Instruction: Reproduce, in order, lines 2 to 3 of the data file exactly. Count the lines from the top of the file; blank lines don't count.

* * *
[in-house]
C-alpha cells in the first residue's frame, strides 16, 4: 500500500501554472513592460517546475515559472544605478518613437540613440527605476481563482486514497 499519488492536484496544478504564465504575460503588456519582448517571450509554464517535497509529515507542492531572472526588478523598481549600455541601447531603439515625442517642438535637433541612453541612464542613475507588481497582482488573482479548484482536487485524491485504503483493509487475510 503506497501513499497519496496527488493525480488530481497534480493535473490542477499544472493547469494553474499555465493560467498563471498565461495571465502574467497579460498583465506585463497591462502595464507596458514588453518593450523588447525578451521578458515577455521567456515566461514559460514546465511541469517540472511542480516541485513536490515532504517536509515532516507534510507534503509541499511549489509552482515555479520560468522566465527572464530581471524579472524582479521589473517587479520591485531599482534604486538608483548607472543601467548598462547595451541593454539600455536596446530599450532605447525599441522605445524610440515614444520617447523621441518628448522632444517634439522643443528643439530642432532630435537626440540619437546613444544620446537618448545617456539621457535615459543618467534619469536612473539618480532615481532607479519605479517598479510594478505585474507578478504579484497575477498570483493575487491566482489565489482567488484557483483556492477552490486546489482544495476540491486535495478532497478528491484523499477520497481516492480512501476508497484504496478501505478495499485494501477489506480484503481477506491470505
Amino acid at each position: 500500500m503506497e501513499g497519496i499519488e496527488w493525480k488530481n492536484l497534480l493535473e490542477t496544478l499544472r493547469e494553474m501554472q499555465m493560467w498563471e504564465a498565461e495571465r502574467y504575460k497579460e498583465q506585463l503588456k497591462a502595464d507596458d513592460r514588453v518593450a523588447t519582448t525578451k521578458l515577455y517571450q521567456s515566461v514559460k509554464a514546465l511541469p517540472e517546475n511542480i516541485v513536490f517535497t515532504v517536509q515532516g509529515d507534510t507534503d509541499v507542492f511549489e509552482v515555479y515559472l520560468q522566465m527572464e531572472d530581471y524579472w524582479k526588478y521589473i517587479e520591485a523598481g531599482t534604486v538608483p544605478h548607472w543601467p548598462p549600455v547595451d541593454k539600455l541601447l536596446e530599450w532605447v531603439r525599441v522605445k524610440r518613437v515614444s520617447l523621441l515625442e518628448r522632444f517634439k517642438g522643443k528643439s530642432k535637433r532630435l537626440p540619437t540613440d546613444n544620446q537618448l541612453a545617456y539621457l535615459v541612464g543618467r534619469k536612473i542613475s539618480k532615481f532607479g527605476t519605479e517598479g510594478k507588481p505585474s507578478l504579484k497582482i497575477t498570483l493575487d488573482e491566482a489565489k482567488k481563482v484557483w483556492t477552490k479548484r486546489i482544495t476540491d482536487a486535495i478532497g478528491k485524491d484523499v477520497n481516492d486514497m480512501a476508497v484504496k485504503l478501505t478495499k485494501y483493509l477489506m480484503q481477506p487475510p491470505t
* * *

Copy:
C-alpha cells in the first residue's frame, strides 16, 4: 500500500501554472513592460517546475515559472544605478518613437540613440527605476481563482486514497 499519488492536484496544478504564465504575460503588456519582448517571450509554464517535497509529515507542492531572472526588478523598481549600455541601447531603439515625442517642438535637433541612453541612464542613475507588481497582482488573482479548484482536487485524491485504503483493509487475510 503506497501513499497519496496527488493525480488530481497534480493535473490542477499544472493547469494553474499555465493560467498563471498565461495571465502574467497579460498583465506585463497591462502595464507596458514588453518593450523588447525578451521578458515577455521567456515566461514559460514546465511541469517540472511542480516541485513536490515532504517536509515532516507534510507534503509541499511549489509552482515555479520560468522566465527572464530581471524579472524582479521589473517587479520591485531599482534604486538608483548607472543601467548598462547595451541593454539600455536596446530599450532605447525599441522605445524610440515614444520617447523621441518628448522632444517634439522643443528643439530642432532630435537626440540619437546613444544620446537618448545617456539621457535615459543618467534619469536612473539618480532615481532607479519605479517598479510594478505585474507578478504579484497575477498570483493575487491566482489565489482567488484557483483556492477552490486546489482544495476540491486535495478532497478528491484523499477520497481516492480512501476508497484504496478501505478495499485494501477489506480484503481477506491470505
Amino acid at each position: 500500500m503506497e501513499g497519496i499519488e496527488w493525480k488530481n492536484l497534480l493535473e490542477t496544478l499544472r493547469e494553474m501554472q499555465m493560467w498563471e504564465a498565461e495571465r502574467y504575460k497579460e498583465q506585463l503588456k497591462a502595464d507596458d513592460r514588453v518593450a523588447t519582448t525578451k521578458l515577455y517571450q521567456s515566461v514559460k509554464a514546465l511541469p517540472e517546475n511542480i516541485v513536490f517535497t515532504v517536509q515532516g509529515d507534510t507534503d509541499v507542492f511549489e509552482v515555479y515559472l520560468q522566465m527572464e531572472d530581471y524579472w524582479k526588478y521589473i517587479e520591485a523598481g531599482t534604486v538608483p544605478h548607472w543601467p548598462p549600455v547595451d541593454k539600455l541601447l536596446e530599450w532605447v531603439r525599441v522605445k524610440r518613437v515614444s520617447l523621441l515625442e518628448r522632444f517634439k517642438g522643443k528643439s530642432k535637433r532630435l537626440p540619437t540613440d546613444n544620446q537618448l541612453a545617456y539621457l535615459v541612464g543618467r534619469k536612473i542613475s539618480k532615481f532607479g527605476t519605479e517598479g510594478k507588481p505585474s507578478l504579484k497582482i497575477t498570483l493575487d488573482e491566482a489565489k482567488k481563482v484557483w483556492t477552490k479548484r486546489i482544495t476540491d482536487a486535495i478532497g478528491k485524491d484523499v477520497n481516492d486514497m480512501a476508497v484504496k485504503l478501505t478495499k485494501y483493509l477489506m480484503q481477506p487475510p491470505t